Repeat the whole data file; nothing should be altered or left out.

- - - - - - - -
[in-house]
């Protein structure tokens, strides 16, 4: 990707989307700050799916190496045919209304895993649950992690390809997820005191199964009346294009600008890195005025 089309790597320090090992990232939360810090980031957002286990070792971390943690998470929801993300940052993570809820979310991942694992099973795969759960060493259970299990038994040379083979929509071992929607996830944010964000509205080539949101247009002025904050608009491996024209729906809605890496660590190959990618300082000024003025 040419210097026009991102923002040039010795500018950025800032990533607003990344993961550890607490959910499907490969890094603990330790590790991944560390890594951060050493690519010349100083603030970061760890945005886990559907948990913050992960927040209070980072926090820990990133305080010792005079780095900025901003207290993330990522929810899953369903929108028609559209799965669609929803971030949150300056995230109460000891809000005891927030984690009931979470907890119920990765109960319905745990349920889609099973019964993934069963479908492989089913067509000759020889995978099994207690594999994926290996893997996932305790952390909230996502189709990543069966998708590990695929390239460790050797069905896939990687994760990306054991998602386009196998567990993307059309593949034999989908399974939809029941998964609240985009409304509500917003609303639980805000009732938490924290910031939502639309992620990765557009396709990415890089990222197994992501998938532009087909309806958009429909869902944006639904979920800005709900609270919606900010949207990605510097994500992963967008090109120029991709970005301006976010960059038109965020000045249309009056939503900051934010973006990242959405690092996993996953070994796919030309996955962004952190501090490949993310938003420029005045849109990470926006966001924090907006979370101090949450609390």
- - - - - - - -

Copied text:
[in-house]
């Protein structure tokens, strides 16, 4: 990707989307700050799916190496045919209304895993649950992690390809997820005191199964009346294009600008890195005025 089309790597320090090992990232939360810090980031957002286990070792971390943690998470929801993300940052993570809820979310991942694992099973795969759960060493259970299990038994040379083979929509071992929607996830944010964000509205080539949101247009002025904050608009491996024209729906809605890496660590190959990618300082000024003025 040419210097026009991102923002040039010795500018950025800032990533607003990344993961550890607490959910499907490969890094603990330790590790991944560390890594951060050493690519010349100083603030970061760890945005886990559907948990913050992960927040209070980072926090820990990133305080010792005079780095900025901003207290993330990522929810899953369903929108028609559209799965669609929803971030949150300056995230109460000891809000005891927030984690009931979470907890119920990765109960319905745990349920889609099973019964993934069963479908492989089913067509000759020889995978099994207690594999994926290996893997996932305790952390909230996502189709990543069966998708590990695929390239460790050797069905896939990687994760990306054991998602386009196998567990993307059309593949034999989908399974939809029941998964609240985009409304509500917003609303639980805000009732938490924290910031939502639309992620990765557009396709990415890089990222197994992501998938532009087909309806958009429909869902944006639904979920800005709900609270919606900010949207990605510097994500992963967008090109120029991709970005301006976010960059038109965020000045249309009056939503900051934010973006990242959405690092996993996953070994796919030309996955962004952190501090490949993310938003420029005045849109990470926006966001924090907006979370101090949450609390």